So, the various ideas about how the sandstone formed were tossed back and forth like shifting sands. In 1920 a geologist proposed that all the sand accumulated in a large lake. Thus, between 1920 and 1960 the lake interpretation was taught at the universities and presented to the public as fact.

Starting from the true history given in the Bible, we can confidently expect to find that the evidence fits.

However, by the 1960s, some geologists questioned how such large sand waves, which point to fast flowing water,8 could form in a lake. Accordingly, in 1964 it was proposed that the sand was deposited by a river. Yet the size of the deposits was still a puzzle, so in 1969 it was said that the sand was deposited by tides on a marine barrier in a river delta. But this didn’t make sense either.

Since the late 1970s, geologists have thought that the Hawkesbury Sandstone was deposited in a very wide river. Not only was the river wide, but also very long, extending over 2,000 kilometres north. Rock was eroded from either side of the river, transported thousands of kilometres, sorted into a uniform sand size, and deposited in the Sydney area. But how could normal rainfall sustain a fast-flowing, 250-km-wide river? The latest suggestion is that the river flowed intermittently.9 A huge lake upstream accumulated a large volume of water, which periodically burst through its ice dam. Massive flood waves, 20 metres high and 250 km wide roared downstream at enormous speed, delivering tonnes of sand into the Sydney area.

The Flood makes sense

Tas Walker Ancient water channels
Figure 3 (Bridgnorth, England—Ancient water channels)

This interpretation, which is becoming increasingly accepted, sounds very like the catastrophic Flood of Noah. Especially since there is no evidence of extended time-breaks in the Hawkesbury Sandstone. For example, there are no soil horizons or fossils of marine communities. We just see hundreds of metres of sand that have been deposited rapidly. This, of course, is what we would expect from the global Flood.

The sandstone around Bridgnorth has similar characteristics and is long overdue for reinterpretation. The cross beds are not windblown desert dunes but underwater sand waves. Geologists in England need to address the problems of the desert interpretation.10 For example, the angles of the cross beds are wrong for windblown dunes, and there is evidence for ancient water channels in parts of the deposit (Figure 3).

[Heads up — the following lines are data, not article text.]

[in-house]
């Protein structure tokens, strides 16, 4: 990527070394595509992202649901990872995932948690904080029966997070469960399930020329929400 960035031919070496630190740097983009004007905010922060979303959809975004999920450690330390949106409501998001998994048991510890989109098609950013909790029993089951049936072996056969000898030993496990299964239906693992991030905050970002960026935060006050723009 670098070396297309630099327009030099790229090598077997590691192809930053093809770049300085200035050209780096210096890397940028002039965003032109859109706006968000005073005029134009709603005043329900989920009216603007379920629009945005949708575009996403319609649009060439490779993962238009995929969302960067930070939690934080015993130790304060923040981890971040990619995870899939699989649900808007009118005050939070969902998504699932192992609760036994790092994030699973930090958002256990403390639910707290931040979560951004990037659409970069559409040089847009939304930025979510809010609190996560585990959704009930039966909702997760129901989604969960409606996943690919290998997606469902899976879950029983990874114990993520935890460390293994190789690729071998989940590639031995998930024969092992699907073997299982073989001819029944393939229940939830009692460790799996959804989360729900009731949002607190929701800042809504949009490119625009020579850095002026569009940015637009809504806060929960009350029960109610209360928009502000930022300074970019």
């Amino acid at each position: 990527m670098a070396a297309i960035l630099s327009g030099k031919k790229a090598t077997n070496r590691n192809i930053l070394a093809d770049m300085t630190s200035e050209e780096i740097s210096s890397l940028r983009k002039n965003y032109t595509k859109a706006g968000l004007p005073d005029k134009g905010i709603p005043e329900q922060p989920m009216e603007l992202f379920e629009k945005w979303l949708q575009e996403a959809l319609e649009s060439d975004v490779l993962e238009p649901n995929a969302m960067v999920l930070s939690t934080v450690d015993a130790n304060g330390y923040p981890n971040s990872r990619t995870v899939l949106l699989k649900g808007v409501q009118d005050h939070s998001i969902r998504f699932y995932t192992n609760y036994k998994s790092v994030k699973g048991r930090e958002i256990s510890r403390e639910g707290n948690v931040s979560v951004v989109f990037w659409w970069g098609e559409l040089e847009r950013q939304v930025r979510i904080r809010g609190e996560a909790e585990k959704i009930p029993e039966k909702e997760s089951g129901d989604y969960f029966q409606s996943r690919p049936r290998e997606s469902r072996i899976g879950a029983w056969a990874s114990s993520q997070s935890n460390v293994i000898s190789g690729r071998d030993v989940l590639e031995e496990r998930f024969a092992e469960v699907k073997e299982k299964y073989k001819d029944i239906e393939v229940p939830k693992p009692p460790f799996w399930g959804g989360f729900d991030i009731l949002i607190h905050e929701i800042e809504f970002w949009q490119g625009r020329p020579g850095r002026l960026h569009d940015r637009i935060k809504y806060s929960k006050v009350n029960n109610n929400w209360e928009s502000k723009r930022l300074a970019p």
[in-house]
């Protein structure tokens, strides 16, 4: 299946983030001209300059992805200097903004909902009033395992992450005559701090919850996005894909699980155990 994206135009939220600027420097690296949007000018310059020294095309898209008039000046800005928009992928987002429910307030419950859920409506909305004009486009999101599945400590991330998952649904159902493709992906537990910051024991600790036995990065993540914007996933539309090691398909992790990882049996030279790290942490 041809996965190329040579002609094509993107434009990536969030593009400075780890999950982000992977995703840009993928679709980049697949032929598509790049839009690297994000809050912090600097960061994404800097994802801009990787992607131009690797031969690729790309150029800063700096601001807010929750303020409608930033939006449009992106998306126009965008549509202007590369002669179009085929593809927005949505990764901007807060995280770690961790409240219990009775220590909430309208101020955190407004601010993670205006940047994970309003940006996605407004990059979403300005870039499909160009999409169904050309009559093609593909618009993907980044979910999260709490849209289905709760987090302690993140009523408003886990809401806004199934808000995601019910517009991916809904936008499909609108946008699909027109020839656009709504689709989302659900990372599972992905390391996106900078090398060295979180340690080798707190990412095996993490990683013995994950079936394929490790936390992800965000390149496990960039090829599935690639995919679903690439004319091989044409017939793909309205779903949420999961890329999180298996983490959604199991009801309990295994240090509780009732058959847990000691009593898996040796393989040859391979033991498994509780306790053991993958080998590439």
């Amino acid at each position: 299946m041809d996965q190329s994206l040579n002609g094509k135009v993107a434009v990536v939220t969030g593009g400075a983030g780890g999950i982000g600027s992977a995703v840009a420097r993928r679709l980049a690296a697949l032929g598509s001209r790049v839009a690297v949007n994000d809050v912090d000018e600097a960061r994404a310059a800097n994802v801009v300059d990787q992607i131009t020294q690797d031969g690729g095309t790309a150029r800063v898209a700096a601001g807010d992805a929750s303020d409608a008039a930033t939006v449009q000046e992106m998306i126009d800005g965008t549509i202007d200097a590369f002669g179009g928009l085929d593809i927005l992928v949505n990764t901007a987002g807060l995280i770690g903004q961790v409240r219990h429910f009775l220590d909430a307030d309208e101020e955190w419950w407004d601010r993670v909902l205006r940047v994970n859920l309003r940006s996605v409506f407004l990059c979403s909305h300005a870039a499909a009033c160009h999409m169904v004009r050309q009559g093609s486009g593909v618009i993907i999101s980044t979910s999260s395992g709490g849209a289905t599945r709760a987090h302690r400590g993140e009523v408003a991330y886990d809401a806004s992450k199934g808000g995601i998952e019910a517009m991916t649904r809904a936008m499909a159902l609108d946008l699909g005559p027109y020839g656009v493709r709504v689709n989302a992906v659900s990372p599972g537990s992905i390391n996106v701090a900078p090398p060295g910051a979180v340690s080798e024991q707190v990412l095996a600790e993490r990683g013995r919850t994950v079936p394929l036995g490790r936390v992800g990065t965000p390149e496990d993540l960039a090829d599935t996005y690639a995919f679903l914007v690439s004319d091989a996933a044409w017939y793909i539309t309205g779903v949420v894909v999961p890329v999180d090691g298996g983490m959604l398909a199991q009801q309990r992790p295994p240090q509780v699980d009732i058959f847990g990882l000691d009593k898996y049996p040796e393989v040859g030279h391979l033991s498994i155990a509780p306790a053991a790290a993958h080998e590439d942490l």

So, what should we do if a geological interpretation doesn’t fit with the Bible? Question the geological interpretation! Often we will need to re-examine the evidence directly. Frequently, even the ‘facts’ reported in geological books are not facts, but interpretations. When we carefully observe the evidence directly, and interpret it starting from the true history given in the Bible, we can confidently expect to find that the evidence fits the truth of the Bible, God’s infallible revealed Word.

Posted on homepage: 14 August 2013

References and notes

  1. Genesis 6:15. Return to text.
  2. Genesis 6:19–21. Return to text.
  3. Genesis 7:12. Return to text.
  4. Genesis 7:24. Return to text.
  5. Genesis 7:19–20. The highest mountains at that time were covered, not the present-day mountains, which were uplifted as the floodwaters receded and afterwards. Return to text.
  6. Toghill, P., Geology in Shropshire, Swan Hill Press, Shewsbury, England, p. 143, 1990. Return to text.
  7. These and the other geological interpretations are documented in: Jones, D.C. and Clark, N.R. (Eds.), Geology of the Penrith 1:100,000 Sheet 9030, New South Wales Geological Survey, Sydney, pp. 14–16, 1991. Return to text.
  8. Allen, D., Sediment transport and the Genesis Flood—case studies including the Hawkesbury Sandstone, Sydney, CEN Tech. J. 10(3):358–378, 1996. Return to text.
  9. Woodford, J., Rock doctor catches up with our prehistoric surf, Sydney Morning Herald, 30 April 1994. Return to text.
  10. Austin, S.A. (Ed.), Grand Canyon: Monument to Catastrophe, Institute for Creation Research, California, pp. 32–35, 1994, explains carefully why similar sand deposits in Grand Canyon were accumulated underwater and not in a desert. Return to text.